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No Fail Fluffy Keto Marshmallows

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Life changing kitchen moment today guys! I’m so excited to share my recipe for the BEST Keto Marshmallows.

Super fluffy, squidgy and they toast just like the real deal… and not a crystallising gritty crumb in sight! The secret? Allulose — a low-carb, keto friendly sweetener that won’t spike your blood sugar levels.

And you can see just how easy it is to make keto marshmallows — here's the recipe step-by-step.

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Why Use Allulose?

If you haven’t tried it, Allulose is probably the best sweetener you can use to make keto marshmallows. Unlike Erythritol and Swerve, which tend to leave a slight grittiness in marshmallows, meringues and caramel, Allulose is the genius ingredient to make them super smooth!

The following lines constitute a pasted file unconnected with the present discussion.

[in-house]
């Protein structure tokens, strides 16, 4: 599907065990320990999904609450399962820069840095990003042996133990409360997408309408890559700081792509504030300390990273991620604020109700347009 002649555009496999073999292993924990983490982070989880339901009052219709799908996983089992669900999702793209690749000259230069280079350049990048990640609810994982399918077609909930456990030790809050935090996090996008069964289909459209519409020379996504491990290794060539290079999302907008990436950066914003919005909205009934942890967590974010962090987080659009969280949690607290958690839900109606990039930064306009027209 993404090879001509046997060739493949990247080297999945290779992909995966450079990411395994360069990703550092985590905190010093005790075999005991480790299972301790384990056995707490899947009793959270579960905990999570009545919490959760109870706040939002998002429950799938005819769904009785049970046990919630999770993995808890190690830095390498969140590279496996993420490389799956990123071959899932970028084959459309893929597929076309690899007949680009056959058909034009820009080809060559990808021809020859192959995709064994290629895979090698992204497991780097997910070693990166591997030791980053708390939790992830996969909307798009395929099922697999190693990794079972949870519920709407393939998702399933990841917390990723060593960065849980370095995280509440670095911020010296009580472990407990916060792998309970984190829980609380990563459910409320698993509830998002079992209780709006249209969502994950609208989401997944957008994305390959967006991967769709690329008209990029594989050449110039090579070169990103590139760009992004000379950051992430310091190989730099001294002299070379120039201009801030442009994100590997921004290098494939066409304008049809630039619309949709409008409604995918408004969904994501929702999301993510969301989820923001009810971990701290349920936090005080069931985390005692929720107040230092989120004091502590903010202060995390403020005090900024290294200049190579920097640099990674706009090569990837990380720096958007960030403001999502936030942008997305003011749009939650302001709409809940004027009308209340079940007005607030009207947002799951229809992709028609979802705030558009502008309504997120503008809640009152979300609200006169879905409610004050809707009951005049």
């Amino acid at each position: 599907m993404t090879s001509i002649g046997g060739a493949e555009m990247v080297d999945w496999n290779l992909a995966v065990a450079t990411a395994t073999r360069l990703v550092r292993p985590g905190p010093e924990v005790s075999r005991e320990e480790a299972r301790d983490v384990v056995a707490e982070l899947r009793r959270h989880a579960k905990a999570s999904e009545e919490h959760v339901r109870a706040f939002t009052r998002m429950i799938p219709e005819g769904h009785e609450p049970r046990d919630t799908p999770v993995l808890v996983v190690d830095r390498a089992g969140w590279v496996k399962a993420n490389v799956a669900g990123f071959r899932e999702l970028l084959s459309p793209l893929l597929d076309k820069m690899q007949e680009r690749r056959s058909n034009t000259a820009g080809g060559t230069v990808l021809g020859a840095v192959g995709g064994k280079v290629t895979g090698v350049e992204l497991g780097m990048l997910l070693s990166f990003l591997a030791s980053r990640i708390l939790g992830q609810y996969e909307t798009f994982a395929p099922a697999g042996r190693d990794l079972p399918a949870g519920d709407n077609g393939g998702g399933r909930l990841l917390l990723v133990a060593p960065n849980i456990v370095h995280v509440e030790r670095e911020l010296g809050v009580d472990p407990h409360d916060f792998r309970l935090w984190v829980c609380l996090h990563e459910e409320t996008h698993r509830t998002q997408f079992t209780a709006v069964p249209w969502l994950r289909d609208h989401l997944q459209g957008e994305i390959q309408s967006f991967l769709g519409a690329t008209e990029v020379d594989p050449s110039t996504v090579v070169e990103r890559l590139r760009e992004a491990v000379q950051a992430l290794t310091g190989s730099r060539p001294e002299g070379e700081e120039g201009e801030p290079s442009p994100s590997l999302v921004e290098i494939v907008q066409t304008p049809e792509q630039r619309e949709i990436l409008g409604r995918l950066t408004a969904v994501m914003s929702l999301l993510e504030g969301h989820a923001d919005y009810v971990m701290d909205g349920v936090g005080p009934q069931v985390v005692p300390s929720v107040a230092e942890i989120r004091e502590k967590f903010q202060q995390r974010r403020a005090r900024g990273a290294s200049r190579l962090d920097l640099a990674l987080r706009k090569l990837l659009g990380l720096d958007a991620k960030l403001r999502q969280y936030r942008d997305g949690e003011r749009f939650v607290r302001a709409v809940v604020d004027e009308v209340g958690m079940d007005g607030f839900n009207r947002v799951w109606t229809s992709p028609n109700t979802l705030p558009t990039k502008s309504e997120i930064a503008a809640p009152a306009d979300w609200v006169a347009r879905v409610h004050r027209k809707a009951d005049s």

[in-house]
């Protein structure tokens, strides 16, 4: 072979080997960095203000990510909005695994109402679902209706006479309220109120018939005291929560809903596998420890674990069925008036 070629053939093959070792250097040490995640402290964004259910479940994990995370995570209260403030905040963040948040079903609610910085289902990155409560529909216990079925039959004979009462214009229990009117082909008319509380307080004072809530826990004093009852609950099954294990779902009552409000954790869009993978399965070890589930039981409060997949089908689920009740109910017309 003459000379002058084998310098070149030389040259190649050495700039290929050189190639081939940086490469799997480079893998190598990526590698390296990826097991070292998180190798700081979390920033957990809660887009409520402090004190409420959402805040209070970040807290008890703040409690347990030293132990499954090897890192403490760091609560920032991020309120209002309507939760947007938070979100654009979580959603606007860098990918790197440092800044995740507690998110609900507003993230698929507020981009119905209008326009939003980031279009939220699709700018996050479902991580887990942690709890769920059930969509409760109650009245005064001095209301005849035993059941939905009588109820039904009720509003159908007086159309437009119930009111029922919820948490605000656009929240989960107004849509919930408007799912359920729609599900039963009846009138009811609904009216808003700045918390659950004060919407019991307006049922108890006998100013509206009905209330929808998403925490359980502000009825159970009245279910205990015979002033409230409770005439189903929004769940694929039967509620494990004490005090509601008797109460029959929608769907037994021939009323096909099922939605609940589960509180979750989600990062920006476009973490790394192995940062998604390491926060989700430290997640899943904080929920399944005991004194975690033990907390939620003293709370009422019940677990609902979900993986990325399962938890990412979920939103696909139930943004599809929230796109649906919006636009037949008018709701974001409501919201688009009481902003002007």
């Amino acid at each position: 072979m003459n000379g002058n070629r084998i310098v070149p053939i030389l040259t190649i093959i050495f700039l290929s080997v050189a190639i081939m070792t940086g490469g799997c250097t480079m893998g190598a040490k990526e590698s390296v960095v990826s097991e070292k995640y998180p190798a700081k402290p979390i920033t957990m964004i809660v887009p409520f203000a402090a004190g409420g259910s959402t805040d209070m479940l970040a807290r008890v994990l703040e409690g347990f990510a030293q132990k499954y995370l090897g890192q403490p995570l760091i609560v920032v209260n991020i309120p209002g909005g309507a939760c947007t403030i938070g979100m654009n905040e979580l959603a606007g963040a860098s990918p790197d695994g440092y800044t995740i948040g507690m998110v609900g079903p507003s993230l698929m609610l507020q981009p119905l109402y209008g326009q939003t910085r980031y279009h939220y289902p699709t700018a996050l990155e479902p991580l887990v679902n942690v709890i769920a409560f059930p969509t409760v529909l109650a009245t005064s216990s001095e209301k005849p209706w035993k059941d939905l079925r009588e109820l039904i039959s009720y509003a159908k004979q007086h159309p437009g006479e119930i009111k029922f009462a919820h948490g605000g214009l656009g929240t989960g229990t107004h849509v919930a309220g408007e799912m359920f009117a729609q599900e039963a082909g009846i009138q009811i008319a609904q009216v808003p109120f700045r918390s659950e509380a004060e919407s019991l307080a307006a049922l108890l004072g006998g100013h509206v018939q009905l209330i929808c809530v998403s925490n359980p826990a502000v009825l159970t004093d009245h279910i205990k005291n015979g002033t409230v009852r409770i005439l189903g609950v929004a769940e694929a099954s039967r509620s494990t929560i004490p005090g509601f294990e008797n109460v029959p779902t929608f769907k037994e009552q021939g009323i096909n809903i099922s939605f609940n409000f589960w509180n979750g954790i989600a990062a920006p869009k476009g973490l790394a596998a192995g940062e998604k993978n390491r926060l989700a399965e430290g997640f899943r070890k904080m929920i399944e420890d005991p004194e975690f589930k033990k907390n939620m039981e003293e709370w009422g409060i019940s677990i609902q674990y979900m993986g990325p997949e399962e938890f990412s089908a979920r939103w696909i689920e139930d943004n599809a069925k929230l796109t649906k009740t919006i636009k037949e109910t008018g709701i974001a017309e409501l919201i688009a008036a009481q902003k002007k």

Another big advantage of Allulose is that it browns well and is ideal for treats like Creme Brûlée and marshmallows because you can toast them. I can see how well that would work in recipes like these Candied "Yams" with Marshmallows, just in time for Thanksgiving and Holidays!

I like using Allulose as this natural low-carb sweetener does not crystallise once chilled. It makes smooth Keto Caramel and the softest Keto Ice Cream. If you can’t find Allulose, use Erythritol or Swerve — they just might not be quite as smooth. Feel free to adjust the level of sweetness by using a few tablespoons less or more sweetener.